Emma Virgel



1491 W. Broad Street

Athens, Georgia

Written by:

Grace McCune


Edited by:

Sarah H. Hall



John N. Booth

District Supervisor

Federal Writers' Project

Residencies 6 & 7

Augusta, Ga.

[Date Stamp: MAY 13 1938]

Hurrying for shelter from a sudden shower, the interviewer heard a

cheerful voice singing "Lord I'se Comin' Home," as she rushed up the

steps of Aunt Emma's small cabin. Until the song was ended she quietly

waited on the tiny porch and looked out over the yard which was

attractive with roses and other old-fashioned flowers; then she knocked

on the door.

Dragging footsteps and the tap, tap of a crutch sounded as Aunt Emma

approached the door. "Come in out of dat rain, chile, or you sho' will

have de pneumony," she said. "Come right on in and set here by my fire.

Fire feels mighty good today. I had to build it to iron de white folkses

clothes." Aunt Emma leaned heavily on her crutch as she wielded the iron

with a dexterity attainable only by long years of experience. Asked if

her lameness and use of a crutch made her work difficult, she grinned

and answered: "Lawsy chile, I'se jus' so used to it, I don't never think

'bout it no more. I'se had to wuk all of my life, no matter what was in

de way." The comfort, warmth and cheer of the small kitchen encouraged

intimate conversation and when Aunt Emma was asked for the story of her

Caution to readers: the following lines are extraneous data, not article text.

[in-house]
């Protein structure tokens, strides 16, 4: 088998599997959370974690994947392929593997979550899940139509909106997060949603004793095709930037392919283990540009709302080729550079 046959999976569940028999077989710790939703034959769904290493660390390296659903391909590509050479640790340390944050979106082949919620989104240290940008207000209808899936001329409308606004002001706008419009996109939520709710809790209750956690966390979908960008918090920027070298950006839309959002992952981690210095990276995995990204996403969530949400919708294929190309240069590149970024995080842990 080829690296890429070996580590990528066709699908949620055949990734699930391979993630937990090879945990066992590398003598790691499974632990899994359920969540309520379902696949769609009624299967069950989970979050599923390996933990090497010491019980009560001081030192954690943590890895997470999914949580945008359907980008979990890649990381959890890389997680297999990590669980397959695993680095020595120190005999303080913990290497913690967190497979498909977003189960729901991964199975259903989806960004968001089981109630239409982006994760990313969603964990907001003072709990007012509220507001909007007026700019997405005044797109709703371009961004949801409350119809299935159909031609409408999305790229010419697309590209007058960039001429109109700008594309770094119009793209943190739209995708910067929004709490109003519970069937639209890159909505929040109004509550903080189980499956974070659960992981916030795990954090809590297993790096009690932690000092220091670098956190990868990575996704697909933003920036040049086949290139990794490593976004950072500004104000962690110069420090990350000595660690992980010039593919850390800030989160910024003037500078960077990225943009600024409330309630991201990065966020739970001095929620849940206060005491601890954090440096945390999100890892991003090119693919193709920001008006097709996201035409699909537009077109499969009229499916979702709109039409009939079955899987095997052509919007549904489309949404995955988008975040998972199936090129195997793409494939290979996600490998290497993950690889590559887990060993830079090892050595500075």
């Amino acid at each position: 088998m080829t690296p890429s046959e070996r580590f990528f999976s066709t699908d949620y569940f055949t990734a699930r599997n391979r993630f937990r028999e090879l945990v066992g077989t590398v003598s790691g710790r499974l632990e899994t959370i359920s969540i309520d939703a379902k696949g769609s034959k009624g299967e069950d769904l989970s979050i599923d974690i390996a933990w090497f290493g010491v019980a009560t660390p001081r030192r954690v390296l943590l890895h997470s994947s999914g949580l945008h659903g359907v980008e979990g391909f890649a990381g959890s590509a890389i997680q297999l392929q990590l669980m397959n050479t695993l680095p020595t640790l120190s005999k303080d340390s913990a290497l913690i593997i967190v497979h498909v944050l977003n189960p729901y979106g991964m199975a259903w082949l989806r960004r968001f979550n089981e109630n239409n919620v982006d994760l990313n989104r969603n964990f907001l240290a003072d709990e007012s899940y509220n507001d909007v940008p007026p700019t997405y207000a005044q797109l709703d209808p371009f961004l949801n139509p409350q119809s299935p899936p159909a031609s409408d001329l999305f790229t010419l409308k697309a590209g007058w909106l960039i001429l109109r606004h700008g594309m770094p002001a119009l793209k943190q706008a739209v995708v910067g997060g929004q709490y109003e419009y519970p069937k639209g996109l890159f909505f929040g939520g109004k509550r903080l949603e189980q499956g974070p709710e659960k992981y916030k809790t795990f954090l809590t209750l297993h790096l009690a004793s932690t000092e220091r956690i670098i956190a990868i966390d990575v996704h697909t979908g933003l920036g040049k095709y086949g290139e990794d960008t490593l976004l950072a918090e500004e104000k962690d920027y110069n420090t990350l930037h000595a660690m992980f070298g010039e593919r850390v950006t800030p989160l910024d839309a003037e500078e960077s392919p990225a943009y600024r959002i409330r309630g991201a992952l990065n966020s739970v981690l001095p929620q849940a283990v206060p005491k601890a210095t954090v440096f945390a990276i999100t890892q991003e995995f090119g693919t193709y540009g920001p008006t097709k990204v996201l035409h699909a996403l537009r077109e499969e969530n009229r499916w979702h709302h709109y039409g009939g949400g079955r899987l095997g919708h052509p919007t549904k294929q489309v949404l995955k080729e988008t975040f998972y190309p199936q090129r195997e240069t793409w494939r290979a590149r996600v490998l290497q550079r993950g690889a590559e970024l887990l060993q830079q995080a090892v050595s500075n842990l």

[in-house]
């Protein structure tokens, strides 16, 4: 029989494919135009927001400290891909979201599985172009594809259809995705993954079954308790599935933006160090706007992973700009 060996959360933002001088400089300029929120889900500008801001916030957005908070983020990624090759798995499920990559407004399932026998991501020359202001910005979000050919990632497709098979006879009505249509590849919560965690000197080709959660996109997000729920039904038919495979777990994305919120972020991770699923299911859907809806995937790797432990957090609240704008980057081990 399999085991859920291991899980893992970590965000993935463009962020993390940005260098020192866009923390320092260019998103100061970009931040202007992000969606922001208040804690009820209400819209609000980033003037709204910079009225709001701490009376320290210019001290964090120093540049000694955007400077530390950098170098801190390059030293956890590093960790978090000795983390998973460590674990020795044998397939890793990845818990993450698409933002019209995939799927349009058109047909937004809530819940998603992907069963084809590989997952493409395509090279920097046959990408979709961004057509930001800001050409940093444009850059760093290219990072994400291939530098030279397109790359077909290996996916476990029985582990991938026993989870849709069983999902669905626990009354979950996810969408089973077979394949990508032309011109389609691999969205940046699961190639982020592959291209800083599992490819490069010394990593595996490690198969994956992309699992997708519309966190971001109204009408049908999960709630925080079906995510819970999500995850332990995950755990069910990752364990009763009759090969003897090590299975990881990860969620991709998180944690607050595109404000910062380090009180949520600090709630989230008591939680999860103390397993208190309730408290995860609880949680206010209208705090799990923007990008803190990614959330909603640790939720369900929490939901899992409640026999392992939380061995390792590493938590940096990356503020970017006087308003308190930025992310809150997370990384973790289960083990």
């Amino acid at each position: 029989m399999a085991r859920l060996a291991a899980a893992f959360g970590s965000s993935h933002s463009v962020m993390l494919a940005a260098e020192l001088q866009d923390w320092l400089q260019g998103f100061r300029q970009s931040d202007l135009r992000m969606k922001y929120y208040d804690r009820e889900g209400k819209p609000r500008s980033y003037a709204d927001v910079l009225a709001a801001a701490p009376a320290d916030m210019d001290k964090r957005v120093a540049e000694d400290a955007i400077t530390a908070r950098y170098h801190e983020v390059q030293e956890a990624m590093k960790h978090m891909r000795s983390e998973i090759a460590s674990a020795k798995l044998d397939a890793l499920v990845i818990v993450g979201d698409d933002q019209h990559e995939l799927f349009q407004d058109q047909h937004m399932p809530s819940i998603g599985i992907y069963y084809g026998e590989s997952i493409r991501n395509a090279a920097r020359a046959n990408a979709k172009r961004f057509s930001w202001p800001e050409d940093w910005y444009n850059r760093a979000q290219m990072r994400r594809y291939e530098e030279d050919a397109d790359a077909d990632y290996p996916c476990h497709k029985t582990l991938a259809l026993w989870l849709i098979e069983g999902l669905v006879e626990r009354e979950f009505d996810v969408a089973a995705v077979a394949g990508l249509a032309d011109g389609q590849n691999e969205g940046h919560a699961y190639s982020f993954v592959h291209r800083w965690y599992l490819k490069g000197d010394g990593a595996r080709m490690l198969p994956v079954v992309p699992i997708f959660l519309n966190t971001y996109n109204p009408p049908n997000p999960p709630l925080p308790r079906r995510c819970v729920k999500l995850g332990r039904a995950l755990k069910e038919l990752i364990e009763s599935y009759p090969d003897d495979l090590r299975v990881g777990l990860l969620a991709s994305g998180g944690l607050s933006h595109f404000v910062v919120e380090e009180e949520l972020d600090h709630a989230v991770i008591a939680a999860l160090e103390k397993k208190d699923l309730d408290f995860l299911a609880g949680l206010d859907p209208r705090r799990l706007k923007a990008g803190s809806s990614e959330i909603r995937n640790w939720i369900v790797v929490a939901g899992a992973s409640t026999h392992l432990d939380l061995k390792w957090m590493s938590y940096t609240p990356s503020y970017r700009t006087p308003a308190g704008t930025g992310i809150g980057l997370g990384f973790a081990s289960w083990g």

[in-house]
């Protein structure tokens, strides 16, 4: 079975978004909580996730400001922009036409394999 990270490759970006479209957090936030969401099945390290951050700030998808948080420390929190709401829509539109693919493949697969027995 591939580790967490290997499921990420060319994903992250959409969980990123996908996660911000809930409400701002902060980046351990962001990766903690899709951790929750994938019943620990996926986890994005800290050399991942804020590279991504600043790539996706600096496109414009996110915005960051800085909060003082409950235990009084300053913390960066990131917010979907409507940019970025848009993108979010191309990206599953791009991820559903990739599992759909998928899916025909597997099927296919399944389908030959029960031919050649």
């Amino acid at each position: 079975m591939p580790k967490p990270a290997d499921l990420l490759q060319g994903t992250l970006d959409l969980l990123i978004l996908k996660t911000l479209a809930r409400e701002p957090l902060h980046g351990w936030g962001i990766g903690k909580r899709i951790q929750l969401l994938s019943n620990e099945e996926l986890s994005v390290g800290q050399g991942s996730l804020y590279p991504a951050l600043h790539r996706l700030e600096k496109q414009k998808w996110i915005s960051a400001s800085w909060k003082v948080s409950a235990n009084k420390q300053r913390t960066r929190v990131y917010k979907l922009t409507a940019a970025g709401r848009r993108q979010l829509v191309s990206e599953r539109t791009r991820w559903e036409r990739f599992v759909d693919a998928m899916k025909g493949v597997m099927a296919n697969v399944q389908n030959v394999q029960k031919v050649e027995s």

childhood days and her recollections of slavery, she replied: "I was too

little to 'member much, but I'se heared my Ma tell 'bout dem days.

"My Pa and Ma was Louis and Mary Jackson. Dey b'longed to Marse John

Montgomery, way down in Oconee County. Marse John didn't have no wife

den, 'cause he didn't git married 'til atter de War. He had a big place

wid lots of slaves. He was sho' good to 'em, and let 'em have plenty of

evvything. De slave quarters was log cabins wid big fireplaces, whar dey

done de cookin'. Dey had racks to hang pots on to bile and dey baked in

ovens set on de harth (hearth). Dat was powerful good eatin'. Dey had a

big old gyarden whar dey raised plenty of corn, peas, cabbages,

potatoes, collards, and turnip greens. Out in de fields dey growed

mostly corn, wheat, and cotton. Marster kep' lots of chickens, cows,

hogs, goats, and sheep; and he fed 'em all mighty good.

"Marster let his slaves dance, and my Ma was sho' one grand dancer in

all de breakdown's. Dey give 'em plenty of toddy and Niggers is dancers

f'um way back yonder while de toddy lasts.

"Slaves went to deir Marster's meetin's and sot in de back of de church.

Dey had to be good den 'cause Marster sho' didn't 'low no cuttin' up

'mongst his Niggers at de church. Ma said he didn't believe in whuppin'

his Niggers lessen it jus' had to be done, but den dey knowed he was